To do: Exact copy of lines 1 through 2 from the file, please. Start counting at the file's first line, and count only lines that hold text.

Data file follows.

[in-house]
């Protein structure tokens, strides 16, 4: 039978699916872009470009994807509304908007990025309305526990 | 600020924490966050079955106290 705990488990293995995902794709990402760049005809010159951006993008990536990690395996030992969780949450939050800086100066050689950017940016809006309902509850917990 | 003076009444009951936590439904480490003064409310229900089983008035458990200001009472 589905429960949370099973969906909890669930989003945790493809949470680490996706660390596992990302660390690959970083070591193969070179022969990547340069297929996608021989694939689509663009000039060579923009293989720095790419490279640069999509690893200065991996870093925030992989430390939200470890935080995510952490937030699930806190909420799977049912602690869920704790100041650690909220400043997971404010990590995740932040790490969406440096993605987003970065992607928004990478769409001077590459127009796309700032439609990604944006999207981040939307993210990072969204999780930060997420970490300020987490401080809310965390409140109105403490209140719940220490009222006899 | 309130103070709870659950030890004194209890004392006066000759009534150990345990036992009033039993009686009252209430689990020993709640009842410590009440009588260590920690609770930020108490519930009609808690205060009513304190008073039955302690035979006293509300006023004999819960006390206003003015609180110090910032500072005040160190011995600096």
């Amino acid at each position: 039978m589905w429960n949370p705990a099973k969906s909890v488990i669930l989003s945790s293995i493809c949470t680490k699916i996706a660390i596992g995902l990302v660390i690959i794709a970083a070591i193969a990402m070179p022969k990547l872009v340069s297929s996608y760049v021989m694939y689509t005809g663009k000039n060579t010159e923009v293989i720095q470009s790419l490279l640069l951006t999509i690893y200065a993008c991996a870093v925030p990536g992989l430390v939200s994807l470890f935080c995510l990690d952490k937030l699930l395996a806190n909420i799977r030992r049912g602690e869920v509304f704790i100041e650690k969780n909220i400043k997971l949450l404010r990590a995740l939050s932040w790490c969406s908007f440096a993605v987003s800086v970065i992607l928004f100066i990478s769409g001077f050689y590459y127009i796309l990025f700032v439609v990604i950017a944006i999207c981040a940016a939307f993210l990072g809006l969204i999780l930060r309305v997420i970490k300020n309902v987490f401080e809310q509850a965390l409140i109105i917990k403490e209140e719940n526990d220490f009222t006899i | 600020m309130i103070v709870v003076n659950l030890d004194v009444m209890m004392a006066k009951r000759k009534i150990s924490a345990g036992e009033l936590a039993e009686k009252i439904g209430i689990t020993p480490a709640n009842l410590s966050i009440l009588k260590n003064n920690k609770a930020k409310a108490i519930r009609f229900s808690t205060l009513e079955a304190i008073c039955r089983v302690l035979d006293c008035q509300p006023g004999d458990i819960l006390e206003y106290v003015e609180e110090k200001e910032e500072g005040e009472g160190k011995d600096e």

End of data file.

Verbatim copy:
[in-house]
């Protein structure tokens, strides 16, 4: 039978699916872009470009994807509304908007990025309305526990 | 600020924490966050079955106290 705990488990293995995902794709990402760049005809010159951006993008990536990690395996030992969780949450939050800086100066050689950017940016809006309902509850917990 | 003076009444009951936590439904480490003064409310229900089983008035458990200001009472 589905429960949370099973969906909890669930989003945790493809949470680490996706660390596992990302660390690959970083070591193969070179022969990547340069297929996608021989694939689509663009000039060579923009293989720095790419490279640069999509690893200065991996870093925030992989430390939200470890935080995510952490937030699930806190909420799977049912602690869920704790100041650690909220400043997971404010990590995740932040790490969406440096993605987003970065992607928004990478769409001077590459127009796309700032439609990604944006999207981040939307993210990072969204999780930060997420970490300020987490401080809310965390409140109105403490209140719940220490009222006899 | 309130103070709870659950030890004194209890004392006066000759009534150990345990036992009033039993009686009252209430689990020993709640009842410590009440009588260590920690609770930020108490519930009609808690205060009513304190008073039955302690035979006293509300006023004999819960006390206003003015609180110090910032500072005040160190011995600096």